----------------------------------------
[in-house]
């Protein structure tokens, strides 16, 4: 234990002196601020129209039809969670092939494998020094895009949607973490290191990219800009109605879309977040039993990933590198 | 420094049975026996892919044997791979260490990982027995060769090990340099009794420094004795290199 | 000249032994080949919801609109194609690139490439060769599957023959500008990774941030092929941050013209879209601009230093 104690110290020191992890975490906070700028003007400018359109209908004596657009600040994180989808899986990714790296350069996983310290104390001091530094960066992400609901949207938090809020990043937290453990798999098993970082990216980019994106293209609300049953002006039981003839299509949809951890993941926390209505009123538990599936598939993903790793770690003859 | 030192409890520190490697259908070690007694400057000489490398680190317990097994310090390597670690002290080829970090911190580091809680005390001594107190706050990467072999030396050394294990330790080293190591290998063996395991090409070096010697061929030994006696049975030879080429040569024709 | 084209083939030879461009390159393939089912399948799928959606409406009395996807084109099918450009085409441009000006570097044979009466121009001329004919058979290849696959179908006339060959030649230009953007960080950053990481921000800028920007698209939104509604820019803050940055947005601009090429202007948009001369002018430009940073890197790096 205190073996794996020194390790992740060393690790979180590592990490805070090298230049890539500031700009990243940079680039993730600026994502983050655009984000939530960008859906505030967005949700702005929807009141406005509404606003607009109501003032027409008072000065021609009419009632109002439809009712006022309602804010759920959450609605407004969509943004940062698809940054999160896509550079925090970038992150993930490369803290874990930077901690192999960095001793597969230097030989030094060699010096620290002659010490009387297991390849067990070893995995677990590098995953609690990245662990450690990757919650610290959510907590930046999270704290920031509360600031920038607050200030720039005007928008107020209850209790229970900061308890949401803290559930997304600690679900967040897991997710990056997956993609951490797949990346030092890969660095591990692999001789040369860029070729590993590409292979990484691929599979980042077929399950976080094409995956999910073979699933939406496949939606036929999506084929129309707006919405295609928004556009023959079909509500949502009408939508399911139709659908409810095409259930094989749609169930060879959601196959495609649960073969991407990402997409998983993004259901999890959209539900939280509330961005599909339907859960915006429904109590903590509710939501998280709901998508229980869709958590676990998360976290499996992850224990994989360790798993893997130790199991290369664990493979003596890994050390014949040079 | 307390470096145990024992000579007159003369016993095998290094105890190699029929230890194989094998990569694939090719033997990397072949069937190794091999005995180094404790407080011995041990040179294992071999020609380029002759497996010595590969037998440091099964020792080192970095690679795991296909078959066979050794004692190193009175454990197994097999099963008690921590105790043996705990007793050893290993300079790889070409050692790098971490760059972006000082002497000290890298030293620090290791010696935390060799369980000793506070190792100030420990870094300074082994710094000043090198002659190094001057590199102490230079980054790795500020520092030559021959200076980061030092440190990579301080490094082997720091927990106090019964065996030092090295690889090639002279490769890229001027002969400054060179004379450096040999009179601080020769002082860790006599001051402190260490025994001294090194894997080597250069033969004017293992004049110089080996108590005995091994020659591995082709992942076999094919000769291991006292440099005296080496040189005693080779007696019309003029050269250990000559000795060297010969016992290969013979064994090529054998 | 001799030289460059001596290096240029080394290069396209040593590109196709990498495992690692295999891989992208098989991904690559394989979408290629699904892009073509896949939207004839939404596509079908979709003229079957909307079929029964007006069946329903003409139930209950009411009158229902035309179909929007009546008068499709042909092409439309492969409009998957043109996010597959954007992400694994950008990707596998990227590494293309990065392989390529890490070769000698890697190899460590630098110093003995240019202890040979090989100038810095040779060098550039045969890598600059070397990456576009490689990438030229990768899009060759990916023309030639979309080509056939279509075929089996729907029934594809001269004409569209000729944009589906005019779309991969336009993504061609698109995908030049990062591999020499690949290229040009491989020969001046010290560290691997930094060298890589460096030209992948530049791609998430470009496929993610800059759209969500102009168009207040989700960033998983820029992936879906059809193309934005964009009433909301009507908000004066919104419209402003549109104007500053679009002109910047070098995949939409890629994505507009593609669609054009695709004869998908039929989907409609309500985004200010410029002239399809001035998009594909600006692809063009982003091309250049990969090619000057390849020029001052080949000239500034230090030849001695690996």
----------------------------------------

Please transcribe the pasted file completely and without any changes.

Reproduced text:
[in-house]
């Protein structure tokens, strides 16, 4: 234990002196601020129209039809969670092939494998020094895009949607973490290191990219800009109605879309977040039993990933590198 | 420094049975026996892919044997791979260490990982027995060769090990340099009794420094004795290199 | 000249032994080949919801609109194609690139490439060769599957023959500008990774941030092929941050013209879209601009230093 104690110290020191992890975490906070700028003007400018359109209908004596657009600040994180989808899986990714790296350069996983310290104390001091530094960066992400609901949207938090809020990043937290453990798999098993970082990216980019994106293209609300049953002006039981003839299509949809951890993941926390209505009123538990599936598939993903790793770690003859 | 030192409890520190490697259908070690007694400057000489490398680190317990097994310090390597670690002290080829970090911190580091809680005390001594107190706050990467072999030396050394294990330790080293190591290998063996395991090409070096010697061929030994006696049975030879080429040569024709 | 084209083939030879461009390159393939089912399948799928959606409406009395996807084109099918450009085409441009000006570097044979009466121009001329004919058979290849696959179908006339060959030649230009953007960080950053990481921000800028920007698209939104509604820019803050940055947005601009090429202007948009001369002018430009940073890197790096 205190073996794996020194390790992740060393690790979180590592990490805070090298230049890539500031700009990243940079680039993730600026994502983050655009984000939530960008859906505030967005949700702005929807009141406005509404606003607009109501003032027409008072000065021609009419009632109002439809009712006022309602804010759920959450609605407004969509943004940062698809940054999160896509550079925090970038992150993930490369803290874990930077901690192999960095001793597969230097030989030094060699010096620290002659010490009387297991390849067990070893995995677990590098995953609690990245662990450690990757919650610290959510907590930046999270704290920031509360600031920038607050200030720039005007928008107020209850209790229970900061308890949401803290559930997304600690679900967040897991997710990056997956993609951490797949990346030092890969660095591990692999001789040369860029070729590993590409292979990484691929599979980042077929399950976080094409995956999910073979699933939406496949939606036929999506084929129309707006919405295609928004556009023959079909509500949502009408939508399911139709659908409810095409259930094989749609169930060879959601196959495609649960073969991407990402997409998983993004259901999890959209539900939280509330961005599909339907859960915006429904109590903590509710939501998280709901998508229980869709958590676990998360976290499996992850224990994989360790798993893997130790199991290369664990493979003596890994050390014949040079 | 307390470096145990024992000579007159003369016993095998290094105890190699029929230890194989094998990569694939090719033997990397072949069937190794091999005995180094404790407080011995041990040179294992071999020609380029002759497996010595590969037998440091099964020792080192970095690679795991296909078959066979050794004692190193009175454990197994097999099963008690921590105790043996705990007793050893290993300079790889070409050692790098971490760059972006000082002497000290890298030293620090290791010696935390060799369980000793506070190792100030420990870094300074082994710094000043090198002659190094001057590199102490230079980054790795500020520092030559021959200076980061030092440190990579301080490094082997720091927990106090019964065996030092090295690889090639002279490769890229001027002969400054060179004379450096040999009179601080020769002082860790006599001051402190260490025994001294090194894997080597250069033969004017293992004049110089080996108590005995091994020659591995082709992942076999094919000769291991006292440099005296080496040189005693080779007696019309003029050269250990000559000795060297010969016992290969013979064994090529054998 | 001799030289460059001596290096240029080394290069396209040593590109196709990498495992690692295999891989992208098989991904690559394989979408290629699904892009073509896949939207004839939404596509079908979709003229079957909307079929029964007006069946329903003409139930209950009411009158229902035309179909929007009546008068499709042909092409439309492969409009998957043109996010597959954007992400694994950008990707596998990227590494293309990065392989390529890490070769000698890697190899460590630098110093003995240019202890040979090989100038810095040779060098550039045969890598600059070397990456576009490689990438030229990768899009060759990916023309030639979309080509056939279509075929089996729907029934594809001269004409569209000729944009589906005019779309991969336009993504061609698109995908030049990062591999020499690949290229040009491989020969001046010290560290691997930094060298890589460096030209992948530049791609998430470009496929993610800059759209969500102009168009207040989700960033998983820029992936879906059809193309934005964009009433909301009507908000004066919104419209402003549109104007500053679009002109910047070098995949939409890629994505507009593609669609054009695709004869998908039929989907409609309500985004200010410029002239399809001035998009594909600006692809063009982003091309250049990969090619000057390849020029001052080949000239500034230090030849001695690996």